Energy security was a priority of the Bush Administration in 2001. In a larger context, global oil security is a major concern of the world, the United States in particular. Oil security is not about depleting reserves and having continuous supply to cover demand, but the real issue is the oil costs. International Oil Security involves two things: (1) oil producers control the supply and price of the commodity, and (2) volatile oil price creates have disruptive effects on macroeconomic situations. In the 1970s the downtrend and the inflation of industrialized economies were the results of oil price shocks.
These price shocks were mostly caused by unanticipated and drastic changes in supply, demand, and inventory which were all destabilizing. Since the late 1990s OPEC controls the global oil market because it owns 45% of oil reserves and its global output share could double in the next decade. The oil market is a volatile one. When supplies are low, prices go up to meet the demand. A shock comes when there is big shift in the supply that send prices soaring. Such big swings may bring disastrous effects on the macroeconomic equation. The oil businessmen may cushion their financial risks without considering the oil-intensive component of the economy. The case of the US shows that:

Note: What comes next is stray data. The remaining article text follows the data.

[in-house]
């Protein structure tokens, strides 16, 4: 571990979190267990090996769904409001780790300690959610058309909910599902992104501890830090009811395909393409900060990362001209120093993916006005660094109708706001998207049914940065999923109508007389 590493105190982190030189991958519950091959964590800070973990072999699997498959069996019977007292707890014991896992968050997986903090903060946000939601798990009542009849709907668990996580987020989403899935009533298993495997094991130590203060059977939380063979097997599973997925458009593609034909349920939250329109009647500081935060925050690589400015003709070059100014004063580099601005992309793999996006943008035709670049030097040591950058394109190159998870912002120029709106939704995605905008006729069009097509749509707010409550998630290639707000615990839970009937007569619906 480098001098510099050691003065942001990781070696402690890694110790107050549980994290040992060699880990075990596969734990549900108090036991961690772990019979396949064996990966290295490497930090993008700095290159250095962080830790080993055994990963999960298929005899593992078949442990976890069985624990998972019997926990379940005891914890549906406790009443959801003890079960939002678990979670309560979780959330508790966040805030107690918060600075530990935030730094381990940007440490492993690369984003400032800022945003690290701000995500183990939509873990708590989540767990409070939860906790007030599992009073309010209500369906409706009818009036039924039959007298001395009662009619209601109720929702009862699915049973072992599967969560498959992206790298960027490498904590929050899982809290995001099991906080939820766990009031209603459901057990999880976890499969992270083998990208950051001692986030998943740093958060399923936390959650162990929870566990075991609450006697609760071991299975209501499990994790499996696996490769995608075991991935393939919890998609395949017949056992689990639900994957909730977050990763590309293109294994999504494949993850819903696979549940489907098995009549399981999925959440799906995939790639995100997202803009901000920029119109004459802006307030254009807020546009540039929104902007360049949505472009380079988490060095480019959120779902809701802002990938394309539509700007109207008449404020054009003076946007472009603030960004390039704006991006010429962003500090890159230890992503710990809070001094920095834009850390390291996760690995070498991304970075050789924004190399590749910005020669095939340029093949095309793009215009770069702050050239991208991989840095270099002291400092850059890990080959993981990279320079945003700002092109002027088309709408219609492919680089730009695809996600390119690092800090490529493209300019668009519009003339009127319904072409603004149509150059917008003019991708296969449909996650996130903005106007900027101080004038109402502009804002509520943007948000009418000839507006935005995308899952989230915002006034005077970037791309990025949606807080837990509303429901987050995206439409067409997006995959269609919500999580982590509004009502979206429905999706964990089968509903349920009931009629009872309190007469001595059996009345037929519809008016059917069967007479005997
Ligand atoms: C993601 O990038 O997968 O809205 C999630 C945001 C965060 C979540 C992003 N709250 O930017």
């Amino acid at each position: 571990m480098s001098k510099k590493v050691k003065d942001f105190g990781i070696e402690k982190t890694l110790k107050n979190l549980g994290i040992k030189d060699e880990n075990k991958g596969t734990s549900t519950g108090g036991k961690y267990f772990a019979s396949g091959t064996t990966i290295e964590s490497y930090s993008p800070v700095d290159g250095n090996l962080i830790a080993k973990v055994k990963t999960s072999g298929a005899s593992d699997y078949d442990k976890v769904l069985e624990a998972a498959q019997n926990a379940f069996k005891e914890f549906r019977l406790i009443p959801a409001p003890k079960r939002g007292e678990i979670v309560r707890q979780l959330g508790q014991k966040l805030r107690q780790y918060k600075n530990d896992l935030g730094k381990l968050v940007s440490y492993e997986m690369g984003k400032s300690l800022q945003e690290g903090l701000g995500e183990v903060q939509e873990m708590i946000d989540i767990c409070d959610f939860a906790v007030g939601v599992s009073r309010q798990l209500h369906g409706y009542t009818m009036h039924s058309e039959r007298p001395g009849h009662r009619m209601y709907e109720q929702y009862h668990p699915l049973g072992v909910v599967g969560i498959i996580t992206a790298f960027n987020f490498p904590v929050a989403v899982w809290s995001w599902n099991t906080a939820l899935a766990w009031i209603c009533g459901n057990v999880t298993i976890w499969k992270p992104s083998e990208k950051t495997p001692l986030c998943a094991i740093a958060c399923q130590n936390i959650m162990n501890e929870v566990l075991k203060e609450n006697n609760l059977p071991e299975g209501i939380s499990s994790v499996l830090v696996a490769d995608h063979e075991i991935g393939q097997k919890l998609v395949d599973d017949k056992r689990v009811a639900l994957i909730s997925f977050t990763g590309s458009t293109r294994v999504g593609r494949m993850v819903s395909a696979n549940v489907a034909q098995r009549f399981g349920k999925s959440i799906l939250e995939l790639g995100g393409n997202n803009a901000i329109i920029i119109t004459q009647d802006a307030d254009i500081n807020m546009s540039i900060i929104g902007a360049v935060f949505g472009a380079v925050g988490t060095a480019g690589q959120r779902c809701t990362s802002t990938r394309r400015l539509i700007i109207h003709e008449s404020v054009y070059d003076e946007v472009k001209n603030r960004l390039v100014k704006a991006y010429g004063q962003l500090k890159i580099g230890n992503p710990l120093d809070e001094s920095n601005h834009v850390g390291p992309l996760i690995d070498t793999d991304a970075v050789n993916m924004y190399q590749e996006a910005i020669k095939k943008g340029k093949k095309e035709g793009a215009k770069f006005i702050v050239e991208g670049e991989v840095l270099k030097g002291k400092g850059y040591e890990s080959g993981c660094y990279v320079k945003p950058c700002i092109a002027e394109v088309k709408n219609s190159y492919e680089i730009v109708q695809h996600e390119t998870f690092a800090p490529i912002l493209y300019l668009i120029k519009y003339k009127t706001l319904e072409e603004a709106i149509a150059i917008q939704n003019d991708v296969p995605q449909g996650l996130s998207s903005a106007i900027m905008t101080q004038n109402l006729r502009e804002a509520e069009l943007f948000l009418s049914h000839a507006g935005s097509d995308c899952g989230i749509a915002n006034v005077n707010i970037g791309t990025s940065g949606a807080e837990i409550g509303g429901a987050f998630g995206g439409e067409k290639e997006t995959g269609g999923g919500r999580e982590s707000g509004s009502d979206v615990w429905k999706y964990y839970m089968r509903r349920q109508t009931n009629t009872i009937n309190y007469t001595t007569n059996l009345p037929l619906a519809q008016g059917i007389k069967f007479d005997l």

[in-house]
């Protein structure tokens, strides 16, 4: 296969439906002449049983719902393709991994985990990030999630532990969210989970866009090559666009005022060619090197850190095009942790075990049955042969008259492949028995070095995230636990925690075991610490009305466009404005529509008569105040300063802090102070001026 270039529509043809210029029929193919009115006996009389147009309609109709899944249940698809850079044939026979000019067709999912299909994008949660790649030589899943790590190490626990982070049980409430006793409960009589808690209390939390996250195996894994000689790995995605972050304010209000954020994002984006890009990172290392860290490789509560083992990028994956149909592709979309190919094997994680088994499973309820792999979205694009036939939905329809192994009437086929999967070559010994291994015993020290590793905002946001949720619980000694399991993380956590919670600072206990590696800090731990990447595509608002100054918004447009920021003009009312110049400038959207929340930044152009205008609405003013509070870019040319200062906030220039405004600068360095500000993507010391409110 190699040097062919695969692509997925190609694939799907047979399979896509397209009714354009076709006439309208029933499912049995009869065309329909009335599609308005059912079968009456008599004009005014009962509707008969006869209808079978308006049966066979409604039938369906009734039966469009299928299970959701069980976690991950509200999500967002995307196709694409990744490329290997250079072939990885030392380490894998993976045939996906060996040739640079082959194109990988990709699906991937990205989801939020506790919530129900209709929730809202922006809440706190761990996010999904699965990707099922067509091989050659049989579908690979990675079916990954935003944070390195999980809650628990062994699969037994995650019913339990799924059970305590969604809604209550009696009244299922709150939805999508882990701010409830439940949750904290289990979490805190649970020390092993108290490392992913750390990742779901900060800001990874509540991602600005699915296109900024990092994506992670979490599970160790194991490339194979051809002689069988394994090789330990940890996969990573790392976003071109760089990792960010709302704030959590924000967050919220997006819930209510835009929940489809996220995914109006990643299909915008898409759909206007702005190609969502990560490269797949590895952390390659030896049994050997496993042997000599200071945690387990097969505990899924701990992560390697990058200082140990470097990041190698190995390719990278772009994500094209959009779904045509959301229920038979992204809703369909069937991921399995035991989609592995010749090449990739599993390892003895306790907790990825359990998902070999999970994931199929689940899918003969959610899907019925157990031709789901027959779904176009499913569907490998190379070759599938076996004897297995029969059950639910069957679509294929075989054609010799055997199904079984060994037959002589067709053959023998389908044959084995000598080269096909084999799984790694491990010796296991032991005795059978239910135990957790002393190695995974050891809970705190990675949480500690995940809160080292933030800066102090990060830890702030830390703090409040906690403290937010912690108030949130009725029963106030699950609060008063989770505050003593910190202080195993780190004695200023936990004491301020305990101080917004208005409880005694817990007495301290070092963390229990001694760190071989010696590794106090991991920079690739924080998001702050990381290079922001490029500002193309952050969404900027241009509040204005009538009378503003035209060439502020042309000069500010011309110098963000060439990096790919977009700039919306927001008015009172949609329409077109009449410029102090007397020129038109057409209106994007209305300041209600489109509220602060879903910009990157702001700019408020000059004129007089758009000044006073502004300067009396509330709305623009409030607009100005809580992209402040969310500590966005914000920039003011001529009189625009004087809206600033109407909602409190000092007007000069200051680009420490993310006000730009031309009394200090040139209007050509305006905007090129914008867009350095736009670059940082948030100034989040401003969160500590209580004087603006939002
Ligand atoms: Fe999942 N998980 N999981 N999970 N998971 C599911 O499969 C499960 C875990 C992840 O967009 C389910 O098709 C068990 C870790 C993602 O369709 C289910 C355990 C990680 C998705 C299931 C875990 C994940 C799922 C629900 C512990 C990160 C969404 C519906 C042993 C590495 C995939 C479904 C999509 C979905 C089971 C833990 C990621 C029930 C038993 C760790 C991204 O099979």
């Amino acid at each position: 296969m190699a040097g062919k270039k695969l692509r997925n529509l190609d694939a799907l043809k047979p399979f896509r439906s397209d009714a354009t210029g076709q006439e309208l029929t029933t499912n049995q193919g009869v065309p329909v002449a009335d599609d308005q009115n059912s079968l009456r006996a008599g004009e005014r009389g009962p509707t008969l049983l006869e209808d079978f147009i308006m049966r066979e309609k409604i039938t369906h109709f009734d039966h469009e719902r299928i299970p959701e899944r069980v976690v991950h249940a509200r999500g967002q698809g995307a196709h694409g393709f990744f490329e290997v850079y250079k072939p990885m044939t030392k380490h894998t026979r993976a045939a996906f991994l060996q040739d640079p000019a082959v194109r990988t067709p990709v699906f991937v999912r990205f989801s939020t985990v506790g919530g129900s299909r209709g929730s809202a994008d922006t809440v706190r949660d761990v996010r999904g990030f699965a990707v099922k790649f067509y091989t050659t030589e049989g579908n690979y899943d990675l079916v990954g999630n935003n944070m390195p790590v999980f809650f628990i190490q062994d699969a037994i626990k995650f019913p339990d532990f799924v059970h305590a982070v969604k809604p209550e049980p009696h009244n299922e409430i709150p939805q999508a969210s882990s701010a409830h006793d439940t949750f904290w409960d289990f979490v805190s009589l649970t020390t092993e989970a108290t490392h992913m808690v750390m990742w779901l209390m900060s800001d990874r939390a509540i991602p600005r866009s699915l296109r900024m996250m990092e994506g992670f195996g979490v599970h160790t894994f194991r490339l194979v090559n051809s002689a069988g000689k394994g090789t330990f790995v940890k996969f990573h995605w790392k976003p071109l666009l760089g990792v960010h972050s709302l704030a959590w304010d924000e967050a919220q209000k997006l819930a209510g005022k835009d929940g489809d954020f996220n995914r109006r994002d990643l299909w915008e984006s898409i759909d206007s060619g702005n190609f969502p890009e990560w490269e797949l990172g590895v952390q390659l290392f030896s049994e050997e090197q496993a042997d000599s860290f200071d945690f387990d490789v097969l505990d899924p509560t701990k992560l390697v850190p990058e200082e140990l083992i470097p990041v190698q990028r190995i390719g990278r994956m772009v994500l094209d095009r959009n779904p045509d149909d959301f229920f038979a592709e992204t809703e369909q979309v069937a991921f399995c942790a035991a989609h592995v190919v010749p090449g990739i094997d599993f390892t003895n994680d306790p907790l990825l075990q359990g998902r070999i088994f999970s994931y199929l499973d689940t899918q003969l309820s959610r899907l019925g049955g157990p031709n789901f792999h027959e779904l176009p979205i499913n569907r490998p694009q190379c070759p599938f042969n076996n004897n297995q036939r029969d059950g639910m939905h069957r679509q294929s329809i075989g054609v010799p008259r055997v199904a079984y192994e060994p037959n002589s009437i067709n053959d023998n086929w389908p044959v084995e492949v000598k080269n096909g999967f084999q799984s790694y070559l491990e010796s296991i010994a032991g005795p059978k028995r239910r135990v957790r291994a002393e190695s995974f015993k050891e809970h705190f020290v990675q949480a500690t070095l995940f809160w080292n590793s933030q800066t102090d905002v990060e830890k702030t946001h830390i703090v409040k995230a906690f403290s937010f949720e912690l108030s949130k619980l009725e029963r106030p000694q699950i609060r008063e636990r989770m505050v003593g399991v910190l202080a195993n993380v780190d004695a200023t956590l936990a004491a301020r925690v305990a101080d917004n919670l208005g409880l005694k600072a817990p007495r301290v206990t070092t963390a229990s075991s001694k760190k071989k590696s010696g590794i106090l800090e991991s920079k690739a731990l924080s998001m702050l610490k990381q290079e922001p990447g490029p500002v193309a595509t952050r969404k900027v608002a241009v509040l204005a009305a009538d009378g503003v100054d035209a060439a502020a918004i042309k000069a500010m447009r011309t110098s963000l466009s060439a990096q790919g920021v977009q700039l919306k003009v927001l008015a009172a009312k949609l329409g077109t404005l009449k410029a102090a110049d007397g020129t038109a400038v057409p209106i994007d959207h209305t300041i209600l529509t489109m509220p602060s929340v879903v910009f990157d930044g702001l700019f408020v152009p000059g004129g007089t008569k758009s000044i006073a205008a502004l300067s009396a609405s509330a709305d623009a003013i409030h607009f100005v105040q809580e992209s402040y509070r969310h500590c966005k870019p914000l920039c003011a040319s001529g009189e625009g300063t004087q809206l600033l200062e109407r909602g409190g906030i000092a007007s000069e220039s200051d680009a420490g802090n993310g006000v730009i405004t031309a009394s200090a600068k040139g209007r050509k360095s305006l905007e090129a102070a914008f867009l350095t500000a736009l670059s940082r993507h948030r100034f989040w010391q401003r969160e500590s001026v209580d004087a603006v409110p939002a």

(1) effects on the US depends on its consumption of oil and not on its importation of oil, (2) it would be more expensive to increase its own supply and reduce its consumption, and (3) its military presence in the Middle East has nothing to do with oil imports. The Bush Administration’s thrust is to increase domestic oil production and lessen its reliance on oil imports, develop more efficient energy utilization and seek alternative and renewable energy resources. Legislations providing tax breaks and converting ANWR for oil exploration and production were passed.
Still, increasing output will reduce the magnitude of oil shocks slightly by keeping the prices down and decreasing the intense effects of oil on the economy. ANWR appears to be a bad idea, primarily because of the social and environmental impact it carries. From a macroeconomic view, decreasing the oil intensity of its economy is paramount to ensuring its energy security. Cost-effective conservation measures and regulated minimal adjustments have insignificant effect on petroleum prices. It would take stronger policies to complement conservation and efficient utilization to boost its oil security efforts:
(1) better management of oil reserves, (2) protection for the low-income sector who is most sensitive to price swings, (3) exploring other alternative fuel sources, (4) providing for energy use that ride the tide of price changes, and (5) developing non-fossil based fuels. In the final count, energy security can be had depending on the high costs of oil and the critical research and development needed.